Because you are an American, the youth in your community will be curious about you and interested in learning from you. Volunteers in this assignment should expect to teach English and work directly with youth in classes, clubs, and camps to organize activities related to the community’s interests and needs.
Teaching English is a particularly effective way to learn about your new community and begin working with young people. It provides you with a legitimate role from the very start, the opportunity for rapid integration as a Youth Development Specialist, and a springboard for the implementation of activities outside the classroom.
Most Volunteers hold at least one English class per week for their community during the first few months of service, including various groups of people and proficiency levels.
Many Volunteers also tutor youth one-on-one or in small groups in their communities in English. When you arrive to your community, you are also expected to network in your community and to meet and collaborate with other organizations and associations that provide services for youth.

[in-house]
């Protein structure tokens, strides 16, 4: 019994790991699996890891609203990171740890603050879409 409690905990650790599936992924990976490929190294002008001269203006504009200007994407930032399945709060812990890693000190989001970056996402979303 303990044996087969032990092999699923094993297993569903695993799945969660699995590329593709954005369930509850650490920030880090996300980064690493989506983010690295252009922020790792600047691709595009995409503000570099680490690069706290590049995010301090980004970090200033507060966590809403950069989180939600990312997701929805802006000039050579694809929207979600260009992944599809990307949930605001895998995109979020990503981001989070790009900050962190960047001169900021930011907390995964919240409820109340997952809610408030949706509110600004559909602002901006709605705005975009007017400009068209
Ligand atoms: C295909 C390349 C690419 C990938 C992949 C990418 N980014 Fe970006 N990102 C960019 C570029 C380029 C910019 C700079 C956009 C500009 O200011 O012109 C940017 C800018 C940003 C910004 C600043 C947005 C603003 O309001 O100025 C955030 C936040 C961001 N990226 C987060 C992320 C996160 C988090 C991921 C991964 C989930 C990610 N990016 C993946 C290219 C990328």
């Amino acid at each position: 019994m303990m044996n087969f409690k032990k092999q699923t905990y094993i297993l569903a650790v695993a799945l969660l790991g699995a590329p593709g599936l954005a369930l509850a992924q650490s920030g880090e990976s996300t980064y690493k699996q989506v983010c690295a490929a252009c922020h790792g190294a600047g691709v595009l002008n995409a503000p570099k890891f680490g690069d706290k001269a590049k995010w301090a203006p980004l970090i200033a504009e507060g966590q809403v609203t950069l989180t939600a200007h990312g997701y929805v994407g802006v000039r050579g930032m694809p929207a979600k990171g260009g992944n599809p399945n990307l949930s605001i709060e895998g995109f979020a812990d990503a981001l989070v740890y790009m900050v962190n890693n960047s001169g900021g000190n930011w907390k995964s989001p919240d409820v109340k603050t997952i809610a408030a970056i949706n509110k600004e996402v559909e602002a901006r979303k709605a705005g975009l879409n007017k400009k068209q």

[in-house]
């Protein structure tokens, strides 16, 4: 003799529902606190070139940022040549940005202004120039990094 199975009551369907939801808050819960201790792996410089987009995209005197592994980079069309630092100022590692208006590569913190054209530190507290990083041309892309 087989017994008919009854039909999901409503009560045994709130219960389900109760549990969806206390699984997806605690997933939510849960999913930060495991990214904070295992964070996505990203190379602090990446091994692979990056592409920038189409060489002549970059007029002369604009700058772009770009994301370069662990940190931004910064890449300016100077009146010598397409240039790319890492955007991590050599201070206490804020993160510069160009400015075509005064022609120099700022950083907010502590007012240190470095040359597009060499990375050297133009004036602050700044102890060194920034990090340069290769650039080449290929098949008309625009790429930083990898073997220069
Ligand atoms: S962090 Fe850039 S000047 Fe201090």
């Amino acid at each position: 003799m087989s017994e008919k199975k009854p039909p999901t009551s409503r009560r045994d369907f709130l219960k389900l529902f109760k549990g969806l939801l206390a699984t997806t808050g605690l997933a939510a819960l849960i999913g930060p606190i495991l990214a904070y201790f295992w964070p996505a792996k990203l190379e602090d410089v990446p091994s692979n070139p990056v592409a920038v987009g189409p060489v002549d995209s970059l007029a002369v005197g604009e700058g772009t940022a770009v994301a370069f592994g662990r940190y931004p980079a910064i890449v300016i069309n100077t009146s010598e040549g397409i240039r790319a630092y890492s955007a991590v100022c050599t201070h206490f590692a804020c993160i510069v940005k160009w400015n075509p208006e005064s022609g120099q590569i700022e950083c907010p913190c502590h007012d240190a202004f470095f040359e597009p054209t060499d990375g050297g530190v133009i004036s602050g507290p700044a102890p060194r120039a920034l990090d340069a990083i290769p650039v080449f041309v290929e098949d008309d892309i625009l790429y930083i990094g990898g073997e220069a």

As you are building relationships critical to your success in the community, there will likely be many possibilities for sharing your hobbies and interests with youth as well as building on their interests and skills to conduct a variety of activities in the community, including the creation of volunteerism opportunities and service learning projects.
Since your work is largely unstructured, you will be responsible for building strong relationships with youth and community leaders in order to attract youth and then establish activities that keep youth engaged.
It is from your connections and relationships in the community that your work activities will be sustained.
Girls’ education is a priority for Morocco. Volunteers and their counterparts place special emphasis on meeting girls’ and young women’s needs through education, health and fitness, and empowerment-
related activities. There will be many opportunities for you to become involved in projects addressing this area, as well as other areas of community development and youth enrichment.
Peace Corps Morocco provides high-quality language and technical training that starts the day you arrive. During pre-service training (PST), you will be introduced to the key principles of positive youth development and methodologies for attracting youth and building life skills through classes, clubs, camps, and mentoring.